There comes a time when every writer must own up to or explain some sort of inconsistency. Consider this mine.
In last week's column, I wrote that it'd be nice for our community to be given at least a week before Oakland police Sgt. Mark Dunakin's death — and the deaths of his three fellow officers — was turned into a prop for a gun control debate.
But family members of a Tracy Marine killed in Afghanistan this year didn't receive such a time delay from me.
I penned a February column about the death of U.S. Marine Staff Sgt. Daniel Hansen not six days after he was killed on duty. At least one letter-writer at the time called out the decision as gauche, to say the least.
It wasn't my intent to politicize the sacrifice of the elite Marine and West High graduate as an argument for or against continuing involvement in America's two overseas wars — I actually did not intend to use him as a political football, as servicemen and -women have so often been the past six years in columns and blogs.
But the death of the highly decorated Marine did make me realize that the Iraq and Afghanistan wars were still ongoing but had not appeared in our newspaper — in opinion form or otherwise — for quite some time. I thought the column would be a poignant reminder that men and women were still fighting and, sadly, dying, and that the situation overseas is still tenuous and dangerous in many ways despite the declining news coverage of the issue.
I wanted to make the point that Hansen's death, while tragic for our community, was part of a bigger picture that many seem to have forgotten.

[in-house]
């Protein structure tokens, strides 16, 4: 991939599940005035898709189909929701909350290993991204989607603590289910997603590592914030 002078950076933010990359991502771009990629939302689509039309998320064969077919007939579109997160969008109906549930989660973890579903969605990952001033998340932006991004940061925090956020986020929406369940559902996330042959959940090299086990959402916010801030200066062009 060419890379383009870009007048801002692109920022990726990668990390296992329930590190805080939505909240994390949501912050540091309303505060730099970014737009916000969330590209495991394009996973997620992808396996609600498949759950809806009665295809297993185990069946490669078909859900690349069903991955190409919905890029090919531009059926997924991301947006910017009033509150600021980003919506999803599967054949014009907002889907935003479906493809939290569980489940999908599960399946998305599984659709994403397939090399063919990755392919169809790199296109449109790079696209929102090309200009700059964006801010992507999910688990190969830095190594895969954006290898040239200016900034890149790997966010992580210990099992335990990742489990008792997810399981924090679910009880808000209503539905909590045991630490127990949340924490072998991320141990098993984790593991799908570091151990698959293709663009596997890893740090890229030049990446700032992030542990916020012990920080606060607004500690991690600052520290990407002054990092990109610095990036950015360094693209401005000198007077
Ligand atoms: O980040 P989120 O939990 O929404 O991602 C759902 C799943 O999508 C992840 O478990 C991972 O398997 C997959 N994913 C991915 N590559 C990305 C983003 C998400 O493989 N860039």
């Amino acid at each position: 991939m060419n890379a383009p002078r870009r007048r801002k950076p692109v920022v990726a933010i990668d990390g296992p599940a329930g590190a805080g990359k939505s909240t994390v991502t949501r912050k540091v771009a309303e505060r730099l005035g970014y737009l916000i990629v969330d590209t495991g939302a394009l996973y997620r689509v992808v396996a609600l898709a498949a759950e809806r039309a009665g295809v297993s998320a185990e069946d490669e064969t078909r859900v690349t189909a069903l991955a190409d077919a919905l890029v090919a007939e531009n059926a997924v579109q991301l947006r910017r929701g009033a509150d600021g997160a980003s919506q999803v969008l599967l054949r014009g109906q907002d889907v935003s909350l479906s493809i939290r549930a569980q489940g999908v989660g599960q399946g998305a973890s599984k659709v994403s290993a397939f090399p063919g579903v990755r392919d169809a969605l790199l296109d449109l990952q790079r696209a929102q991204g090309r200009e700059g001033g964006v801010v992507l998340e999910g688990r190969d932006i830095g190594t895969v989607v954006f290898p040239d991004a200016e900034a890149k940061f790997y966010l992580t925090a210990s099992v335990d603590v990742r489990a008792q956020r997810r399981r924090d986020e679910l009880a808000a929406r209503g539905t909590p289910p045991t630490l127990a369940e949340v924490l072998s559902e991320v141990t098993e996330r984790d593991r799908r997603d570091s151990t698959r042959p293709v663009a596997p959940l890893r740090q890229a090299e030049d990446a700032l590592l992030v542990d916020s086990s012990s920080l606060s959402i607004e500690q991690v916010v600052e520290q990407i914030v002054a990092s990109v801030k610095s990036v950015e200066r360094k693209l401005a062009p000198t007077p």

I still see it that way.
However, that is no doubt cold comfort — or just cold — to those closest to Staff Sgt. Hansen, who no doubt thought my analysis violated my own standards of decency.
UPDATE (4:20 p.m. Wednesday): It occurs to me there's a more concise way to say what's written above.
I wholeheartedly think that the days following a tragedy is not the time to moralize about said tragedy.
I realized that in writing a column about Staff Sgt. Daniel Hansen I stood the chance of being perceived as heartless and unfeeling toward those who knew him best. I'm sorry that some people were hurt — had their "hearts bruised," as one letter-writer put it — by that column. I really am.
But the intent of the column was not to use Sgt. Hansen as a prop for a specific political argument. That's the only reason I went ahead and wrote it.
So in short, I did think about the ethical standards expressed in the Sgt. Mark Dunakin column before I wrote the column mentioning Staff Sgt. Hansen. That's all I really wanted to say, because readers have a right to know.